Travel Tips for Outback Queensland

First and foremost, when travelling in Outback Queensland you are asked to please acknowledge and respect the values and beliefs of Indigenous Australians as they have a long standing view that the landscape is the very core of all spirituality!

Here's a few travelling tips for you to ensure you and your family enjoy the beautiful scenery and make some memorable moments.

Road hazards such as livestock (think city traffic jam), long distances on flat terrain can take some getting used to.  This goes without saying, but OBEY the speed limit – it’s there for a reason.

Plan your trip and make sure you have all the necessary up to date maps to guide you on your trip – it's always a good idea to have a plan “A” and “B”, especially if you're planning to go off the beaten track.  Road conditions can frequently change...especially during the Aussie summer (these months often have the most rainfall). Heavy rain can occur during summer, causing minor flooding and potentially cutting off some towns. It's always a good idea to share your itinerary with friends and family so they can keep track of where you should be and check in with them when you arrive at each destination point.

While travelling on the major highways, fuel stops are rarely more than 200km apart, so it may not be necessary to carry spare fuel...but if you happen to come across a “no fuel” sign...that's exactly what it means.  Ensure you always travel with extra water, first aid kit, spares for tyres (with the correct pressure), radiator hoses, fan belts and not to mention a good tool kit!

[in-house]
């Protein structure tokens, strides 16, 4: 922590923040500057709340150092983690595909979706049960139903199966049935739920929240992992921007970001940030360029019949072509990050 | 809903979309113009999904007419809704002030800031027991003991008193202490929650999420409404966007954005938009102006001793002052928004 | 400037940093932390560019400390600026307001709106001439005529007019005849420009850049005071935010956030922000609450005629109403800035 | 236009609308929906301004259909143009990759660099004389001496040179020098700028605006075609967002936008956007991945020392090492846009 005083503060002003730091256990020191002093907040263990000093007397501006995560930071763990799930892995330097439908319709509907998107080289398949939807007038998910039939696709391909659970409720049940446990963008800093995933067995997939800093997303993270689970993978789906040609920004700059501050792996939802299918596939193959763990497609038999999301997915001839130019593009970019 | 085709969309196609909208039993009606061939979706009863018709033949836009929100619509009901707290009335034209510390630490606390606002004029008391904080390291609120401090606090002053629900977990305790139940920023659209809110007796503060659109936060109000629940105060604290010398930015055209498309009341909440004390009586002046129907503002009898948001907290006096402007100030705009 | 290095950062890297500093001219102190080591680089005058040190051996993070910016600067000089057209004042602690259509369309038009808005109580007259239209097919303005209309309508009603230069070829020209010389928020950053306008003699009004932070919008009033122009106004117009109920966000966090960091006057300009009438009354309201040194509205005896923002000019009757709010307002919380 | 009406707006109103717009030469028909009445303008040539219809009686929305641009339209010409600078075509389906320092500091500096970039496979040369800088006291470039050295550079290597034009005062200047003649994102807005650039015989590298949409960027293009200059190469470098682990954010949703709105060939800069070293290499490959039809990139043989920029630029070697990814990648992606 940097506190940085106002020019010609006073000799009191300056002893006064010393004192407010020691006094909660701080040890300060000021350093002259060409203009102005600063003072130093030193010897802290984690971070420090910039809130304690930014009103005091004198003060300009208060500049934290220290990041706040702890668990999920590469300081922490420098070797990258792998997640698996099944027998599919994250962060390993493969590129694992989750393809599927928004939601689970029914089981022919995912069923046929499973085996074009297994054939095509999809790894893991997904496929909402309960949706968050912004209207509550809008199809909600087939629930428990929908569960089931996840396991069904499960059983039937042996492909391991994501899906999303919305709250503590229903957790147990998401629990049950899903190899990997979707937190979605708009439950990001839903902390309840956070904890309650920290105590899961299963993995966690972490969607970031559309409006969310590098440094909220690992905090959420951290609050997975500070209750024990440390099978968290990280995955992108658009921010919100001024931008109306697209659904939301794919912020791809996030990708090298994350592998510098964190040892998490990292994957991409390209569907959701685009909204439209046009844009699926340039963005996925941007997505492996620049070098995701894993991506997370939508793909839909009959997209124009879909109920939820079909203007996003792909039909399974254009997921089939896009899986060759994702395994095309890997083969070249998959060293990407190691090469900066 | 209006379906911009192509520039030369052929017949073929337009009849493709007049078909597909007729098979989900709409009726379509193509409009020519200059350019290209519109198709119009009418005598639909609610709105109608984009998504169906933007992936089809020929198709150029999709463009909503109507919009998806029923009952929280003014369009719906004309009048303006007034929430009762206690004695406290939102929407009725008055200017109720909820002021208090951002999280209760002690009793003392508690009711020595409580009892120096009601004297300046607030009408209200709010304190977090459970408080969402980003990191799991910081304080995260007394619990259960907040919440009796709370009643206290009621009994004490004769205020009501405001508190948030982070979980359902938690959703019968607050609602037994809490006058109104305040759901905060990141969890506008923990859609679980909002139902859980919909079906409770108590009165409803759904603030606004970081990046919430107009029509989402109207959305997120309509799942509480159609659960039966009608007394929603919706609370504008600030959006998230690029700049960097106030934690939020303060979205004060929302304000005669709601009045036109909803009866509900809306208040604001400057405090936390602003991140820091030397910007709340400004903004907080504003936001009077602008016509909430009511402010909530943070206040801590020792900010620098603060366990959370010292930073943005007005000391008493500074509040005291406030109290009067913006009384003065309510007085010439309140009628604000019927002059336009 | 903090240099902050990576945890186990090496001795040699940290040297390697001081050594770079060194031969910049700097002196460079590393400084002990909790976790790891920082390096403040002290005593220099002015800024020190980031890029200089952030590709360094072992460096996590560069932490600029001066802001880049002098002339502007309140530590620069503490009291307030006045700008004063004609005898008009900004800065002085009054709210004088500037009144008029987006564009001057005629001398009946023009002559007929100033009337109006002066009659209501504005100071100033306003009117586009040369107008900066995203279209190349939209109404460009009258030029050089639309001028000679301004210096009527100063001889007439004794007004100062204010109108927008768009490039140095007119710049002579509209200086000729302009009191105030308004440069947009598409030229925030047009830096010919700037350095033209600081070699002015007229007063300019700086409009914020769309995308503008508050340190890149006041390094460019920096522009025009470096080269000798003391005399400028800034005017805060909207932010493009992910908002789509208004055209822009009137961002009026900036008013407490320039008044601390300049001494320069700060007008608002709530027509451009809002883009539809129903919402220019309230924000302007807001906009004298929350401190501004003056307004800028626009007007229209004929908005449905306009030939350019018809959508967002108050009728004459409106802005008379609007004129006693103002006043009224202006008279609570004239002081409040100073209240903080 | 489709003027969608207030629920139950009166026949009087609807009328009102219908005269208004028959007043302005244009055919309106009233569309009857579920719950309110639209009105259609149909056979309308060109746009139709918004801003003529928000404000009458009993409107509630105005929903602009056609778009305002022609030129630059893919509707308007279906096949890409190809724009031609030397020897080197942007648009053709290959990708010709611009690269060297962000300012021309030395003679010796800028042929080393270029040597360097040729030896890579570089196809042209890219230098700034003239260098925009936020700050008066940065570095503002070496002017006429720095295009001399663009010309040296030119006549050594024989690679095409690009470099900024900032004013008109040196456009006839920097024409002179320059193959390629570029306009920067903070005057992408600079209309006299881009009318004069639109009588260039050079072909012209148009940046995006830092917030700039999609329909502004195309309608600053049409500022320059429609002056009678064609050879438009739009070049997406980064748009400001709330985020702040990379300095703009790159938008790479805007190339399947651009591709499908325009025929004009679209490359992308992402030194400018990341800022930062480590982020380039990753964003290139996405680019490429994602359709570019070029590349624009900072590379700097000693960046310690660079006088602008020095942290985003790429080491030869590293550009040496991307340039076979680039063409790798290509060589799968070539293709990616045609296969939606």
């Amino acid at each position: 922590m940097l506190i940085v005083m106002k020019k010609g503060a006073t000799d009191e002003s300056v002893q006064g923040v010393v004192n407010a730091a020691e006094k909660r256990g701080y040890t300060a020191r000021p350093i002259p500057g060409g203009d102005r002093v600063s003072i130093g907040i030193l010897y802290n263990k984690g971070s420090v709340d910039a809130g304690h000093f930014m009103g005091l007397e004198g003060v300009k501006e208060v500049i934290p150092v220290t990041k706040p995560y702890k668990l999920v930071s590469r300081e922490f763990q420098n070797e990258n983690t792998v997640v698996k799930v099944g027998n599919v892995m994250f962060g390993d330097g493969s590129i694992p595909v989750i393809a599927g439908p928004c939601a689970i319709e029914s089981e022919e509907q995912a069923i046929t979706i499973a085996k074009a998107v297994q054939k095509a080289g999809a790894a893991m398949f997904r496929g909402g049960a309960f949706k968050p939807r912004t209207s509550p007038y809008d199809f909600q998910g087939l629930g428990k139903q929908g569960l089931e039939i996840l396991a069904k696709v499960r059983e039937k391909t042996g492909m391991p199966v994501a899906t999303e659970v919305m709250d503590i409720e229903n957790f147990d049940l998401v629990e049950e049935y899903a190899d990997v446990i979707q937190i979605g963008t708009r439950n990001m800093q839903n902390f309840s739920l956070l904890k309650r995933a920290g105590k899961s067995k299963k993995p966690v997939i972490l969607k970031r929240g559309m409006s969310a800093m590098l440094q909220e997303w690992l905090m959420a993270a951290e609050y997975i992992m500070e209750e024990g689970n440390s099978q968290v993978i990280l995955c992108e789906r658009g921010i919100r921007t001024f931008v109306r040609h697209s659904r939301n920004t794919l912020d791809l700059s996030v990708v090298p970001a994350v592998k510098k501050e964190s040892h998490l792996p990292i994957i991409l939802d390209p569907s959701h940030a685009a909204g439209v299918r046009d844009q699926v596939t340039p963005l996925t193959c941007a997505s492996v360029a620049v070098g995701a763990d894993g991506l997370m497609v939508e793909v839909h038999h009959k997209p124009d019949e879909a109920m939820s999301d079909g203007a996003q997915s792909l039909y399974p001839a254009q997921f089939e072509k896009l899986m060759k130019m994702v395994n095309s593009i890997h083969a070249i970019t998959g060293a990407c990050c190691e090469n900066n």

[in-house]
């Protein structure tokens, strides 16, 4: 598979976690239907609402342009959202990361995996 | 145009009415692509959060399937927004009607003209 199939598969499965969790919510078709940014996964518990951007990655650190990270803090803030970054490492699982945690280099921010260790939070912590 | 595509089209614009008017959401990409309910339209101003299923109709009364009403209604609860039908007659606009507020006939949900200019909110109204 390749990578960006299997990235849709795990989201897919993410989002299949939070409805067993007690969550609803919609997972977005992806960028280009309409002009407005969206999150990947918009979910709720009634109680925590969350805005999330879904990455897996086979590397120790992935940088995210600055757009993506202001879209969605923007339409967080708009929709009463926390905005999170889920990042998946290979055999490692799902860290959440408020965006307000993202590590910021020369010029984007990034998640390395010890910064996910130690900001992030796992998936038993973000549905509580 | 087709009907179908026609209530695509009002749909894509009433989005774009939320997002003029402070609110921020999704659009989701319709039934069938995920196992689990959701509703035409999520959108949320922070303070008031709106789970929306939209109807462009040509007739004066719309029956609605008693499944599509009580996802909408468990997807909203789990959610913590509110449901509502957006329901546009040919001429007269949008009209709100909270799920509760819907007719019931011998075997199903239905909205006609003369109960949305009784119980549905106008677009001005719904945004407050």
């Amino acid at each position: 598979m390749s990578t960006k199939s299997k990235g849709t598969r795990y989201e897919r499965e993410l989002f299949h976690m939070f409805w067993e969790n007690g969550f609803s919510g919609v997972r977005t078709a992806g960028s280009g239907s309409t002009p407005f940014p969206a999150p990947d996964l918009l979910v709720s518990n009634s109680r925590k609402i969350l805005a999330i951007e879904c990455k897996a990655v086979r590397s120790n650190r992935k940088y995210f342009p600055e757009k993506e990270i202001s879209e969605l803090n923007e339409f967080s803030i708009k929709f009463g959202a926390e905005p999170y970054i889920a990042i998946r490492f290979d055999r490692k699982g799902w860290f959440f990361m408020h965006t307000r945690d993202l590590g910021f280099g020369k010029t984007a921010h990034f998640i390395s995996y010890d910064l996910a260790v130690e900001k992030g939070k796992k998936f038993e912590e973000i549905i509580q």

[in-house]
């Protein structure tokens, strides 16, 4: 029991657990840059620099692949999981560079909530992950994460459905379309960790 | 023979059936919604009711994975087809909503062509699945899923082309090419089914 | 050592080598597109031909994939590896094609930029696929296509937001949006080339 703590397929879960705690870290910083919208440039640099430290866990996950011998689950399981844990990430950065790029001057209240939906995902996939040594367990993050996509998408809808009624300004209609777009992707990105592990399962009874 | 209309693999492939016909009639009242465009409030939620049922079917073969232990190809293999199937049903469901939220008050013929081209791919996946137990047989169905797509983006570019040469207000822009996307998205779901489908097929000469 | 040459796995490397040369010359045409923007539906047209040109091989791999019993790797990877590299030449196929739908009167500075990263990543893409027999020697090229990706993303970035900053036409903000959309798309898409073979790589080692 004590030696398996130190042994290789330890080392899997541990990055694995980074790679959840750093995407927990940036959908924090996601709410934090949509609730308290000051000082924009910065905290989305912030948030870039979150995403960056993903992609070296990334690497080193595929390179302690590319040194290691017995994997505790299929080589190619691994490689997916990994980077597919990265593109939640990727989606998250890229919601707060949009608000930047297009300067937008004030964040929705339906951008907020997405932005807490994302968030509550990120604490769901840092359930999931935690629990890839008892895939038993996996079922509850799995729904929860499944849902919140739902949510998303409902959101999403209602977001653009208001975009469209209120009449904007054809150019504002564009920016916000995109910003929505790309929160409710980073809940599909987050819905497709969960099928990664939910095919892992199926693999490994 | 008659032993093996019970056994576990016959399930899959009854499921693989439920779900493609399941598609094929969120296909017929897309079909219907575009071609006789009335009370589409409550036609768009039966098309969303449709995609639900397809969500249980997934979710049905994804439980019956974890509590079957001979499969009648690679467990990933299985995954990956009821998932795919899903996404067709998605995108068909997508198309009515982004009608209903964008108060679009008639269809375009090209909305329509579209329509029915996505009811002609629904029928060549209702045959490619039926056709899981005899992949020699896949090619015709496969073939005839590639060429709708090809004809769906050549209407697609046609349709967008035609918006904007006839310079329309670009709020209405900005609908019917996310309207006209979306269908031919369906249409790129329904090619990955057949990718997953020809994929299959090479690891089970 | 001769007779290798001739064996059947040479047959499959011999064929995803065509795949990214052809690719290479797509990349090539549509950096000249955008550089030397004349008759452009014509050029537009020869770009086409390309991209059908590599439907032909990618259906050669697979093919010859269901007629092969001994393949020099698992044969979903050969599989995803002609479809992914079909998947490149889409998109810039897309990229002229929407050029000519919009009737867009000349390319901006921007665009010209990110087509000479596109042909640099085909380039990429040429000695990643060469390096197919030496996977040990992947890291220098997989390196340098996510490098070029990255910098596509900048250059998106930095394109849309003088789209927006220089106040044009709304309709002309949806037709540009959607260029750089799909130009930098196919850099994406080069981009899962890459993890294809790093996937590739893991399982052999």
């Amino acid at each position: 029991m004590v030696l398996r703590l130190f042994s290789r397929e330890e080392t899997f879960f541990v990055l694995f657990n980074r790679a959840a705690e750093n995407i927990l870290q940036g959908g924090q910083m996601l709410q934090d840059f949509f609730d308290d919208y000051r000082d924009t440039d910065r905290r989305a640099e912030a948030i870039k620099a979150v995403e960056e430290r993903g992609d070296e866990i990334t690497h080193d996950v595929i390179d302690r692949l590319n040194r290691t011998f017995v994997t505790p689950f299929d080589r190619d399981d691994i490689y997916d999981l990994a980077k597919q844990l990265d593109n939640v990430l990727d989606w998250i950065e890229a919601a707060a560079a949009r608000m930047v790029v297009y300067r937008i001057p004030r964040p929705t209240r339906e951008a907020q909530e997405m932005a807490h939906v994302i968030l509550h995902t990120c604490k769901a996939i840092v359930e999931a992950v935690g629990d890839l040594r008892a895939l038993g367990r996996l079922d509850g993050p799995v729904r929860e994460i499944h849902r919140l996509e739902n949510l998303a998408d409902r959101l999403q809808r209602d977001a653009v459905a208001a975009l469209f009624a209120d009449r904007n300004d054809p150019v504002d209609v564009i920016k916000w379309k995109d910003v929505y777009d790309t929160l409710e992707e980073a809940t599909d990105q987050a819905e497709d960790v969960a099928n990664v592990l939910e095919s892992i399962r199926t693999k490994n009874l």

The outback summers are hot, but far less humid than you would find along the coastline with the most temperate weather occurring between April and October.  But no matter what season, always pack a wide brimmed hat and sunscreen. 

Check the mobile coverage areas while planning your trip.  Both Telstra and Optus networks are covered in Longreach, Mount Isa, Charleville and Birdsville(Telstra Next G network will still be available within a 20km radius of most other towns), but you will find limited coverage in the far South West corner of Queensland.  If you're planning that Outback adventure, then perhaps invest in a satellite phone.

Always take care when passing and overtaking roadtrains, heavy vehicles and caravans.  If you need to overtake them ensure you have a clear line of sight and plenty of room (big trucks tend to move a little from side to side as you pass).  If a roadtrain is preparing to overtake you, move as far left as possible and if necessary pull over to the side of the road to allow it to pass safely.  In wet conditions the road verges tend to be soft/slippery, so when pulling off to the left always keep your right wheels on the bitumen and keep moving slowing to avoid bogging.

When driving in the Outback be mindful you are sharing the space with our stock, kangaroo and emu friends.  Kangaroos tend to be more active during sunrise and sunset (so stay vigilant).

Many roads cross station properties, therefore are gated.  The rule of the land is to leave gates in the same way you find them... so if a gate is closed when you get there, please close it after you drive through and vice versa if it was open.  Simple!

Always contact the local Visitor Information Centre if you're planning to camp, this way you can get all the information on locations, permits and laws regarding campfires.  Open fires should never be lit on private property or national parks. 

Dispose of rubbish properly – keep everything beautiful for future visitors and of course our furry friends.

Now you're armed with a few necessary tips, get busy planning your next Outback Adventure and have yourself some fun.

Thanks to Outback Queensland for helping out with these tips!

Cristy Houghton